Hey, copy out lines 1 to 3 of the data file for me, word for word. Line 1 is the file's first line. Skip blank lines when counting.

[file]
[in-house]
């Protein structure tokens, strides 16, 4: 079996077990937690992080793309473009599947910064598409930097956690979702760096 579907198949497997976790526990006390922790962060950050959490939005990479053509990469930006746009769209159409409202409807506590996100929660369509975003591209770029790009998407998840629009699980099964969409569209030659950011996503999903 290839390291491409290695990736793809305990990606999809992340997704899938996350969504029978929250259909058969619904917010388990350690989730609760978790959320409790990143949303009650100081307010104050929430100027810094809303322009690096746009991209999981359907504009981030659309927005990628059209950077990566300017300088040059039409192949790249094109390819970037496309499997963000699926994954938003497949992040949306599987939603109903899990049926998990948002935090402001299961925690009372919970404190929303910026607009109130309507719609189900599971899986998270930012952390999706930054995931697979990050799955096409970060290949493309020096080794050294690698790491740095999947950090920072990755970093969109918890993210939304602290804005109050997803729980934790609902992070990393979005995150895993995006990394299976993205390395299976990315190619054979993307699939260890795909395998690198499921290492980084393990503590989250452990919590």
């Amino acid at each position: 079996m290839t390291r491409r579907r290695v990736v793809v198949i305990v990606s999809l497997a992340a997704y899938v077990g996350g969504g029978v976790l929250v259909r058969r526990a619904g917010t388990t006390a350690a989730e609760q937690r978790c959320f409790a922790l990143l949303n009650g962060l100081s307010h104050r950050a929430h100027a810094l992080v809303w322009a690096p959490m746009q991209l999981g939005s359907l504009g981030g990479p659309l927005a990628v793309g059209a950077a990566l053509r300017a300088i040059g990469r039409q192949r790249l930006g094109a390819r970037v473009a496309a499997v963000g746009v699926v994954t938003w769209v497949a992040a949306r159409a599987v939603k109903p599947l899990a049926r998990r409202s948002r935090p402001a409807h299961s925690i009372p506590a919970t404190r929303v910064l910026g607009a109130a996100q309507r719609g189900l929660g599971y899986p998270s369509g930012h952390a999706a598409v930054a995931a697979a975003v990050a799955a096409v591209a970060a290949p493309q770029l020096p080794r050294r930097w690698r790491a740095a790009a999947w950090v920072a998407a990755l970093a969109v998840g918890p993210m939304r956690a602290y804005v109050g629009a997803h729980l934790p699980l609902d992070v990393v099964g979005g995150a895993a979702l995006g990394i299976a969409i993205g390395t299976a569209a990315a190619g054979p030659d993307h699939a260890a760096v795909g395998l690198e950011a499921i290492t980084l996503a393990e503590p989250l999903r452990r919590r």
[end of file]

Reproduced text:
[in-house]
């Protein structure tokens, strides 16, 4: 079996077990937690992080793309473009599947910064598409930097956690979702760096 579907198949497997976790526990006390922790962060950050959490939005990479053509990469930006746009769209159409409202409807506590996100929660369509975003591209770029790009998407998840629009699980099964969409569209030659950011996503999903 290839390291491409290695990736793809305990990606999809992340997704899938996350969504029978929250259909058969619904917010388990350690989730609760978790959320409790990143949303009650100081307010104050929430100027810094809303322009690096746009991209999981359907504009981030659309927005990628059209950077990566300017300088040059039409192949790249094109390819970037496309499997963000699926994954938003497949992040949306599987939603109903899990049926998990948002935090402001299961925690009372919970404190929303910026607009109130309507719609189900599971899986998270930012952390999706930054995931697979990050799955096409970060290949493309020096080794050294690698790491740095999947950090920072990755970093969109918890993210939304602290804005109050997803729980934790609902992070990393979005995150895993995006990394299976993205390395299976990315190619054979993307699939260890795909395998690198499921290492980084393990503590989250452990919590």
């Amino acid at each position: 079996m290839t390291r491409r579907r290695v990736v793809v198949i305990v990606s999809l497997a992340a997704y899938v077990g996350g969504g029978v976790l929250v259909r058969r526990a619904g917010t388990t006390a350690a989730e609760q937690r978790c959320f409790a922790l990143l949303n009650g962060l100081s307010h104050r950050a929430h100027a810094l992080v809303w322009a690096p959490m746009q991209l999981g939005s359907l504009g981030g990479p659309l927005a990628v793309g059209a950077a990566l053509r300017a300088i040059g990469r039409q192949r790249l930006g094109a390819r970037v473009a496309a499997v963000g746009v699926v994954t938003w769209v497949a992040a949306r159409a599987v939603k109903p599947l899990a049926r998990r409202s948002r935090p402001a409807h299961s925690i009372p506590a919970t404190r929303v910064l910026g607009a109130a996100q309507r719609g189900l929660g599971y899986p998270s369509g930012h952390a999706a598409v930054a995931a697979a975003v990050a799955a096409v591209a970060a290949p493309q770029l020096p080794r050294r930097w690698r790491a740095a790009a999947w950090v920072a998407a990755l970093a969109v998840g918890p993210m939304r956690a602290y804005v109050g629009a997803h729980l934790p699980l609902d992070v990393v099964g979005g995150a895993a979702l995006g990394i299976a969409i993205g390395t299976a569209a990315a190619g054979p030659d993307h699939a260890a760096v795909g395998l690198e950011a499921i290492t980084l996503a393990e503590p989250l999903r452990r919590r």